First, I would like to advise that those of us who might have been looking at the unfolding issues from the standpoint of their living experiences in the United States, should remember that in practical social terms, Nigeria is not the same kind of nation as the United States although constitutionally (as this essay shall demonstrate), Nigeria aspires to be like the former. Nativism or indigenousness, statism and tribalism prevail in Nigeria and do impact significantly on the life chances of individuals. Whereas what predominantly matters in the United States is one's state of residence (although covert racial intimidation and ethnic intimidation, powered by racism and its institutional support structure, do still rear their ugly heads from time to time) due mainly to the immigrant basis of its national formation, in Nigeria, on the other hand, an important life-chances determining factor is one's state of origin or even one's local government. So, to that extent, Fani-Kayode’s essay merely reminded all of us of the social realities of Nigeria--realities that may strike those of us who have become accustomed to the US system of social organization as oddities.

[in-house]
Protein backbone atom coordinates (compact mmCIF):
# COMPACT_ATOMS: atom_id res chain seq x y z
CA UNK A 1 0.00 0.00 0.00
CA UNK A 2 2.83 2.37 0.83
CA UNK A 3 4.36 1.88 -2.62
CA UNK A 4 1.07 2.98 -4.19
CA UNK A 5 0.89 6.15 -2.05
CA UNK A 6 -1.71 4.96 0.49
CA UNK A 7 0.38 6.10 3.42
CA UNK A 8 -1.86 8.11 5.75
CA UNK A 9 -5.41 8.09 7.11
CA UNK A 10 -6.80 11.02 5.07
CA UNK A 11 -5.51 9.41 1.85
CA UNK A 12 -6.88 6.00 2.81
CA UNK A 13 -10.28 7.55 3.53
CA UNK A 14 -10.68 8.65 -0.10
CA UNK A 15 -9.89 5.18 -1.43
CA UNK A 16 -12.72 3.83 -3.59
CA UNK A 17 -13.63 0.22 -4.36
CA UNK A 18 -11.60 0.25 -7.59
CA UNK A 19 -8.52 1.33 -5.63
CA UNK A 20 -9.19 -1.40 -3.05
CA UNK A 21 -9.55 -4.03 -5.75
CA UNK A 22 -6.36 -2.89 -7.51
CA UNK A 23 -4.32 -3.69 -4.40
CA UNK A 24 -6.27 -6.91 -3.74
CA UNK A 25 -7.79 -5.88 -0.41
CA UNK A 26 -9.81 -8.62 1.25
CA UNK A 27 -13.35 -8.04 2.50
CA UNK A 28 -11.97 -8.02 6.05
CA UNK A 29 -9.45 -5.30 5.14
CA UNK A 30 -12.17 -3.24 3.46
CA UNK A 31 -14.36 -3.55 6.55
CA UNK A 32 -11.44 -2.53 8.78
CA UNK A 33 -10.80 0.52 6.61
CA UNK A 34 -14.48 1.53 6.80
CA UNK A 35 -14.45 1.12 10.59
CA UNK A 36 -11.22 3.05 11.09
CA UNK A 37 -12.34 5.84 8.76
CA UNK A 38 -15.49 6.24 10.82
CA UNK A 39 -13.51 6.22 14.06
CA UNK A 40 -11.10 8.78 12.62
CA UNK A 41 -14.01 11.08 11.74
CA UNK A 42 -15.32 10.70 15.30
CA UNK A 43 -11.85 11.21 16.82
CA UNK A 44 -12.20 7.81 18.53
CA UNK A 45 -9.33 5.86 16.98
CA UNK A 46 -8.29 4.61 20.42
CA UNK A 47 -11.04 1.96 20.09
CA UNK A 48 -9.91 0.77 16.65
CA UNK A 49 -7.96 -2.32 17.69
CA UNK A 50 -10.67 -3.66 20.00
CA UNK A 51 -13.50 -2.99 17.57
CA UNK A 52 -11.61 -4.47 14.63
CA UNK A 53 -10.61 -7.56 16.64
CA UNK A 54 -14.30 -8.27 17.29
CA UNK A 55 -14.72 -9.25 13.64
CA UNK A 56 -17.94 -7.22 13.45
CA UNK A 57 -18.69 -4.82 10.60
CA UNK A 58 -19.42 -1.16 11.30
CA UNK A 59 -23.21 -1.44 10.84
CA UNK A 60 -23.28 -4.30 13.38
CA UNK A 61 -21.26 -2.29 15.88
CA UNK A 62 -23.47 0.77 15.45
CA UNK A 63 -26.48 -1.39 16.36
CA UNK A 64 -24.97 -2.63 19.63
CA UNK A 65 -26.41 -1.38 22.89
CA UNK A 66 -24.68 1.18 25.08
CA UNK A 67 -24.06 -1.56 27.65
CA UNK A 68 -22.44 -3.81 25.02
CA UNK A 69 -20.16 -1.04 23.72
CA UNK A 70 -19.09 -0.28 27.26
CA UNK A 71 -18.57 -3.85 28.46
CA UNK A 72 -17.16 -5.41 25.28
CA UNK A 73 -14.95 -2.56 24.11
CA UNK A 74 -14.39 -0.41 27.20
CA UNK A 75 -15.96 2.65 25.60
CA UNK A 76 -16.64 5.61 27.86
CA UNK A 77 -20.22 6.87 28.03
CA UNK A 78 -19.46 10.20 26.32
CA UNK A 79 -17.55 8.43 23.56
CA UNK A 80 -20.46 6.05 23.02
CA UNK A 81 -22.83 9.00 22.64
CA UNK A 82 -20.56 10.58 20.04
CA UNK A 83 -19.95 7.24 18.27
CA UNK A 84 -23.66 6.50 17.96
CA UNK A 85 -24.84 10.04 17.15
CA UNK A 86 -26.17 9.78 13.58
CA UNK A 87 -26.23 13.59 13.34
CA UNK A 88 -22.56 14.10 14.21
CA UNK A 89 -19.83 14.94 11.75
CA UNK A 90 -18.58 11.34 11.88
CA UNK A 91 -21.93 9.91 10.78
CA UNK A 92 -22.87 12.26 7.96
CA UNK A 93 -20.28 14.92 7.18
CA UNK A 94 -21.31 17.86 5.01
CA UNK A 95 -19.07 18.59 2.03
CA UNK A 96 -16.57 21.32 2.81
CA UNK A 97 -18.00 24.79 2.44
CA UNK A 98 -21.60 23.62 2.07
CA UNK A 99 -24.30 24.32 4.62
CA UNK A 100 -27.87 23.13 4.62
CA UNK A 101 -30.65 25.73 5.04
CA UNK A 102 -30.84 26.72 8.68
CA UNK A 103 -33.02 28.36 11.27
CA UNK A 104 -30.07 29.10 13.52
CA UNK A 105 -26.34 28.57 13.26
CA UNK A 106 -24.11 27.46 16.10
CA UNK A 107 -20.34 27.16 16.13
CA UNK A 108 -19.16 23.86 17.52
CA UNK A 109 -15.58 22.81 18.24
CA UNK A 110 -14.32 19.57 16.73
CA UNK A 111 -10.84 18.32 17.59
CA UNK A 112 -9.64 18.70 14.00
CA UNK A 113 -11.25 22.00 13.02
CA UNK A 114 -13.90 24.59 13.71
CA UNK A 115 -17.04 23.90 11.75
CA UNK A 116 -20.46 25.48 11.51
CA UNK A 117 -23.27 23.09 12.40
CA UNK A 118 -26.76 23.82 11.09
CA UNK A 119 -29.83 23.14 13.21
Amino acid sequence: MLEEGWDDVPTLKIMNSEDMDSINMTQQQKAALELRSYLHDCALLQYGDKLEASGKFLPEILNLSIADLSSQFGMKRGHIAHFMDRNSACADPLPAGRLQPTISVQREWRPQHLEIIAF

Second, it's common knowledge that by and large, Nigeria's federation's resources were used in creating modern Lagos, which used to be the capital city of Nigeria up until 1991, when the capital was moved to newly-constructed Abuja. It’s also common knowledge that as a federal capital, Lagos was regarded by all Nigerians as a commonly-owned territory of the Nigerian nation even though there was a simultaneous understanding that Yoruba-speaking Nigerians are much more native to that land mass. Thus, even if one were to play a devil’s advocate of a Fani Kayode revisionist-history declaration of Lagos as an exclusive ethnic enclave-- given the territory’s history of being developed with Nigeria’s federation’s resources and simultaneously being vested in by Nigerians across ethnic and class lines-- Lagos, to Nigerians in general, is still not an Ibadan, a Kano, an Enugu, a Jos or a Calabar. To Nigerians in general—probably both in their short-term and long-term memories--Lagos is still more like Abuja even though the latter has taken the official place of the former as the federal capital territory. Its continued dual attribute of being both the most populous city in Nigeria and the nation’s economic nerve center, despite losing its erstwhile status as the center of the federal administrative machinery, is reflective of a historic place that it has occupied in the imagination of Nigerians in general as a viable source of life support in the form of jobs.